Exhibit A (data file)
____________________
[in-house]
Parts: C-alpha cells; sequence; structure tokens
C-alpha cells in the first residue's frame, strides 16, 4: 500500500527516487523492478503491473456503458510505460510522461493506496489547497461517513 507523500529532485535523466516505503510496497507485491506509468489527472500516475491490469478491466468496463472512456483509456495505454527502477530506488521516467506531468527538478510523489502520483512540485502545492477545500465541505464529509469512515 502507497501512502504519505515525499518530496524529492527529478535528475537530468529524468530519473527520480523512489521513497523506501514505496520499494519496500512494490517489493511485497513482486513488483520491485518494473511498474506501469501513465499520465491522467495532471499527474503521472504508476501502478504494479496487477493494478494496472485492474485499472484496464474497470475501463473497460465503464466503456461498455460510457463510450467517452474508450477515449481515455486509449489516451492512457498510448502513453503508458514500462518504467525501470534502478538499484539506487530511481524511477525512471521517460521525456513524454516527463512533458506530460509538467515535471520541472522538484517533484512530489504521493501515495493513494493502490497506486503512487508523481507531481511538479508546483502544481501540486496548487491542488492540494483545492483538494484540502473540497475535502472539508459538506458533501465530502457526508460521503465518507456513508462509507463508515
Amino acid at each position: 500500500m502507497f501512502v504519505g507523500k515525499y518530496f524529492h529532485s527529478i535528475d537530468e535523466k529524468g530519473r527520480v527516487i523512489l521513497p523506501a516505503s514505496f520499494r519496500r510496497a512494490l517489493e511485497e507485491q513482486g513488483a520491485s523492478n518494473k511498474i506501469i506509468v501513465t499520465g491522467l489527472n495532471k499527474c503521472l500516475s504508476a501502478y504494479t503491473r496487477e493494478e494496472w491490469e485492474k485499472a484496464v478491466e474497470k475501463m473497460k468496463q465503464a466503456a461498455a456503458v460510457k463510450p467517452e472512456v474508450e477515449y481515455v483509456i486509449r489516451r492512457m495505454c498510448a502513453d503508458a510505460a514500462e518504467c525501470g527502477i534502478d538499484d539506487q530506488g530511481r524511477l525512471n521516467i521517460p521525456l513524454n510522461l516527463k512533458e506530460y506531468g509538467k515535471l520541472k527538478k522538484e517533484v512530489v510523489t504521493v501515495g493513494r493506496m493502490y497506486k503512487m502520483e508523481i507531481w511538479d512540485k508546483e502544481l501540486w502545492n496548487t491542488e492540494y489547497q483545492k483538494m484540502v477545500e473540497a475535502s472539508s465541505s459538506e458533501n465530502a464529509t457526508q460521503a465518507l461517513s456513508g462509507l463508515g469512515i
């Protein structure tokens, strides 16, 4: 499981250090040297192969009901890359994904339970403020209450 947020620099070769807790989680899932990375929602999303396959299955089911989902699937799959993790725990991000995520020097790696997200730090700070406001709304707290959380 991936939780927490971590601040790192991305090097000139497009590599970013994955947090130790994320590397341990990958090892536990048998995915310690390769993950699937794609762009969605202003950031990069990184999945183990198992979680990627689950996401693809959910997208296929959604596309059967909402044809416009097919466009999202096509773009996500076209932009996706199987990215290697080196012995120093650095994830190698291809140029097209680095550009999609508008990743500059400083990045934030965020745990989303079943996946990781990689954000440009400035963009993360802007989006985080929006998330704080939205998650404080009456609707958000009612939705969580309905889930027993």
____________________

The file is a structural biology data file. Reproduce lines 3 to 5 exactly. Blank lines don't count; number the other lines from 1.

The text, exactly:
C-alpha cells in the first residue's frame, strides 16, 4: 500500500527516487523492478503491473456503458510505460510522461493506496489547497461517513 507523500529532485535523466516505503510496497507485491506509468489527472500516475491490469478491466468496463472512456483509456495505454527502477530506488521516467506531468527538478510523489502520483512540485502545492477545500465541505464529509469512515 502507497501512502504519505515525499518530496524529492527529478535528475537530468529524468530519473527520480523512489521513497523506501514505496520499494519496500512494490517489493511485497513482486513488483520491485518494473511498474506501469501513465499520465491522467495532471499527474503521472504508476501502478504494479496487477493494478494496472485492474485499472484496464474497470475501463473497460465503464466503456461498455460510457463510450467517452474508450477515449481515455486509449489516451492512457498510448502513453503508458514500462518504467525501470534502478538499484539506487530511481524511477525512471521517460521525456513524454516527463512533458506530460509538467515535471520541472522538484517533484512530489504521493501515495493513494493502490497506486503512487508523481507531481511538479508546483502544481501540486496548487491542488492540494483545492483538494484540502473540497475535502472539508459538506458533501465530502457526508460521503465518507456513508462509507463508515
Amino acid at each position: 500500500m502507497f501512502v504519505g507523500k515525499y518530496f524529492h529532485s527529478i535528475d537530468e535523466k529524468g530519473r527520480v527516487i523512489l521513497p523506501a516505503s514505496f520499494r519496500r510496497a512494490l517489493e511485497e507485491q513482486g513488483a520491485s523492478n518494473k511498474i506501469i506509468v501513465t499520465g491522467l489527472n495532471k499527474c503521472l500516475s504508476a501502478y504494479t503491473r496487477e493494478e494496472w491490469e485492474k485499472a484496464v478491466e474497470k475501463m473497460k468496463q465503464a466503456a461498455a456503458v460510457k463510450p467517452e472512456v474508450e477515449y481515455v483509456i486509449r489516451r492512457m495505454c498510448a502513453d503508458a510505460a514500462e518504467c525501470g527502477i534502478d538499484d539506487q530506488g530511481r524511477l525512471n521516467i521517460p521525456l513524454n510522461l516527463k512533458e506530460y506531468g509538467k515535471l520541472k527538478k522538484e517533484v512530489v510523489t504521493v501515495g493513494r493506496m493502490y497506486k503512487m502520483e508523481i507531481w511538479d512540485k508546483e502544481l501540486w502545492n496548487t491542488e492540494y489547497q483545492k483538494m484540502v477545500e473540497a475535502s472539508s465541505s459538506e458533501n465530502a464529509t457526508q460521503a465518507l461517513s456513508g462509507l463508515g469512515i
């Protein structure tokens, strides 16, 4: 499981250090040297192969009901890359994904339970403020209450 947020620099070769807790989680899932990375929602999303396959299955089911989902699937799959993790725990991000995520020097790696997200730090700070406001709304707290959380 991936939780927490971590601040790192991305090097000139497009590599970013994955947090130790994320590397341990990958090892536990048998995915310690390769993950699937794609762009969605202003950031990069990184999945183990198992979680990627689950996401693809959910997208296929959604596309059967909402044809416009097919466009999202096509773009996500076209932009996706199987990215290697080196012995120093650095994830190698291809140029097209680095550009999609508008990743500059400083990045934030965020745990989303079943996946990781990689954000440009400035963009993360802007989006985080929006998330704080939205998650404080009456609707958000009612939705969580309905889930027993």